Be’chol Lashon Celebrates Juneteenth

Meaningful conversation and reflection at the center of this holiday celebration

On Friday June 17th, 2022, Be’chol Lashon marked Juneteenth and welcomed Shabbat. In conjunction with Marlene Meyerson Jewish Community Center Manhattan, Keshet, and the JCRC of New York, we came together on a rooftop in Manhattan. Rabbi Isaama Goldstein-Stoll led the program which highlighted music on electric violin by Tova Harris and included the participation of Yanira Quinones and others.

 What follows is an adaptation of Rabbi Goldstein Stoll’s words to the gathering alongside some observations on the discussion that evolved.

“One of the major anxieties I have as a Jew of Color, as a Black rabbi, leading a Juneteenth program is that the event will feel like a minstrel show. I do not want to stand in front of my predominantly white Jewish community offering an exaggerated portrayal of blackness. I do not want the identities I hold to be entertainment for those who hear unfamiliar words like Juneteenth and excitedly gather for a curious spectacle.

I want to begin by naming my experiences. I want to request that those gather not watch me celebrate as a holiday that belongs to me but that we all fully engage and join with me in shared celebration; that we make the most of an opportunity to engage with something that may be a bit out of our comfort zones for the sake of honoring and celebrating something that is squarely aligned with our collective core values.

Juneteenth commemorates the effective end of chattel slavery in this country. On June 19th, 1865, troops roed into Galveston, Texas, and announced the emancipation of slaves to the final active stronghold of slavery in the United States. Every year since freed slaves and their descendants have celebrated this day as an anniversary of their long-awaited freedom.

Our Juneteenth celebration aimed to address two questions:

  1. What does Juneteenth mean?
  2. Why should Jews care about Juneteenth and what should we do to celebrate?

Juneteenth means embracing and understanding freedom. It is a celebration of all the joy, hope, and affirmation wrapped up in what it means to be free. The holiday also reinvigorates the resilience and tenacity needed to hold on to that freedom. Juneteenth helps us see that freedom is holy, transcendent, something that nobody will ever fully be able to take away.

In time we moved to the pinnacle of our program, addressing what Juneteenth has to do with us as Jews? My personal answer is that Juneteenth offers a powerful and much-needed platform for Jews to engage in conversations about race. In my experience, some Jews are unaware or ambivalent about race and racism in Jewish spaces, but many have a desire to talk about race and do not know how to start or what to say.

For some of us, the conversation starts here. We are confused about how we fit into the history, scared of looking stupid and saying the wrong thing, cautious about exposing our kids to the pain and violence that often manifests in our society along racial lines.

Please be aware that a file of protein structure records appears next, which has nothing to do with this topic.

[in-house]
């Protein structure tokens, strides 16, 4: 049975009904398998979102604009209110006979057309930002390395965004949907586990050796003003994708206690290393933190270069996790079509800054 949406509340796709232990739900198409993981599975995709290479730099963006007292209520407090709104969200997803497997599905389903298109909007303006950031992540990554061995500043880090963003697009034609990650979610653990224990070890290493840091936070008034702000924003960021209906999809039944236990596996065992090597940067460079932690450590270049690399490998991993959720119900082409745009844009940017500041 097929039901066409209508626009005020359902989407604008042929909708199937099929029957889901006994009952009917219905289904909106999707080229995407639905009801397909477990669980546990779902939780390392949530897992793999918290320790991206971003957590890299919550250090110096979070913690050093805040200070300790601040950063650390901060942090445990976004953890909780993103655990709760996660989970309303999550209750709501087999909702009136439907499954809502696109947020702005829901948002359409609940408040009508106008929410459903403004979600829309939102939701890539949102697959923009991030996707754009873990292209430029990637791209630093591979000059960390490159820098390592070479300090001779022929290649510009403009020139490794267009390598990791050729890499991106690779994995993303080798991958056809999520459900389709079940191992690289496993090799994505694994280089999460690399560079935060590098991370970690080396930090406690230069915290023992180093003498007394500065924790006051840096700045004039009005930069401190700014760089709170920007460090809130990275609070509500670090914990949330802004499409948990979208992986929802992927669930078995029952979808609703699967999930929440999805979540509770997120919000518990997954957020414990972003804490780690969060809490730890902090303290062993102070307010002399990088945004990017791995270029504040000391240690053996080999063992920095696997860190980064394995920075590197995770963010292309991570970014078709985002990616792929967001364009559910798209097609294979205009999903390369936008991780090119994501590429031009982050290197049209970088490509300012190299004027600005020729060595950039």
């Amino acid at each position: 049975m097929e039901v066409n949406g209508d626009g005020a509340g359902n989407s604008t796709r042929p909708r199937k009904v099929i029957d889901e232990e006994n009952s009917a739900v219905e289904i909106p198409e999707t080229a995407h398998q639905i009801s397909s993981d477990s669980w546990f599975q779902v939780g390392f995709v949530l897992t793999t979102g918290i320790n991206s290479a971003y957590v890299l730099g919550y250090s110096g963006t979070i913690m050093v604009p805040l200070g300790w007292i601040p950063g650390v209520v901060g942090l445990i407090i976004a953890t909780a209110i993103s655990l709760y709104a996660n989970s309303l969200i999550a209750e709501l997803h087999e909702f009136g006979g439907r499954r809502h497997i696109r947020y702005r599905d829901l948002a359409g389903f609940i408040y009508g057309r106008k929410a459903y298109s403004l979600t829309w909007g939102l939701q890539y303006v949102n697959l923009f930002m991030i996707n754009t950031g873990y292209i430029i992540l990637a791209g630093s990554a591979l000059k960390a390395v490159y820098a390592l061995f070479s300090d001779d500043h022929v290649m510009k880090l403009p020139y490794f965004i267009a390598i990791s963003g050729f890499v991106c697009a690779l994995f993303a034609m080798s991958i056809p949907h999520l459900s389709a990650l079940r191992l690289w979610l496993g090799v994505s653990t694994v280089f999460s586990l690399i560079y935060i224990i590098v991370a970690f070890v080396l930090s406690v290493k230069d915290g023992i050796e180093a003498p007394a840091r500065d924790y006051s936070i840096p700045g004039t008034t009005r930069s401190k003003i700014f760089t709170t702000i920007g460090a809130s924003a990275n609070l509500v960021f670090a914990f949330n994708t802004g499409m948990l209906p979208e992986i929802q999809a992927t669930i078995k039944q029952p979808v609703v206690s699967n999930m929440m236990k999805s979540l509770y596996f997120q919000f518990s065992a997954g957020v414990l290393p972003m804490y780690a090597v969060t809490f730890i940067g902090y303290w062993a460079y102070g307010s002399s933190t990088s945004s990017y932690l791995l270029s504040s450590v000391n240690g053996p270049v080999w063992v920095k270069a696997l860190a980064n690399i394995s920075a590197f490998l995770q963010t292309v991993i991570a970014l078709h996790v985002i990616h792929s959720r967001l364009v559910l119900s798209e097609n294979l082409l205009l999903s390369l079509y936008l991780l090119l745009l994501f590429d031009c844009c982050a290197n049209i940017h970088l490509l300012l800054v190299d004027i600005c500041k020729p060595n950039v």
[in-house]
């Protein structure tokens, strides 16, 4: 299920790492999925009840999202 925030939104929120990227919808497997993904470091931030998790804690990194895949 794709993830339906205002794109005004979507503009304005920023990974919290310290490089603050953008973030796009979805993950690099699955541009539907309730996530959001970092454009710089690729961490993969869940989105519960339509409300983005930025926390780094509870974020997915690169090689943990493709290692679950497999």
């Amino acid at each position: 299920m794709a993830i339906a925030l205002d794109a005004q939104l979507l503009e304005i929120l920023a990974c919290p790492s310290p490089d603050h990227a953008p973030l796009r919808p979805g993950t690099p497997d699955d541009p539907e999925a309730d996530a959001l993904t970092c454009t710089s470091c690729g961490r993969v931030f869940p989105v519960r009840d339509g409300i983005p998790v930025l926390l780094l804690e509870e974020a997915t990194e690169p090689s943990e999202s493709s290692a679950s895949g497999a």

Juneteenth 2022Confusing and overwhelming- absolutely. But, talking about race does not have to be such a large monster that we feel we need to run and hide. We can begin doing the work by having honest conversations, by stopping and listening with an open mind to other people’s stories and experiences (when they offer to share) even when we want them not to be true and want to question or debunk them. Listening, Reflecting, Conversing – simple- that’s where it starts.

I want to open our conversation by sharing a few stories of my own that illustrated some of the things about race in Jewish spaces that have been on my mind lately.

I have shown up at events before where I am the rabbi speaking or officiating the ceremony, only to be chased down the hall by a concerned congregant or security guard “excuse me miss, miss, this is a private event, it is only for Jews. I am going to have to ask you to leave.”  “

After this Rabbi Goldstein Stoll created an opportunity for community sharing. The discussion was in her words, “lively and uncomfortable.” Reflecting on what was experienced, that discomfort as she explains was positive.

“being uncomfortable was a good thing, in fact, it was our goal. As we listened we aimed to tolerate and hold the ideas and emotions of others whose perspectives differ from ours. This, I believe, was a recipe for the sake of shared growth. This was a way to make full use of the platform Juneteenth offers.

Together we discussed whether Jews of color have a responsibility to educate white community members when they experience discrimination or alienation. We explored what it is like to realize later in life that not everyone shares your privileges and that discrimination and inequality are rampant and alive in our society.  Some shared about what race in American Judaism feels like as an Ethiopian Jew and the desire for more creative ways to tell diverse Jewish stories. The stories and opinions shared offered a rich picture of the group’s diversity and pushed those present to think critically about Judaism and race through a new lens.”

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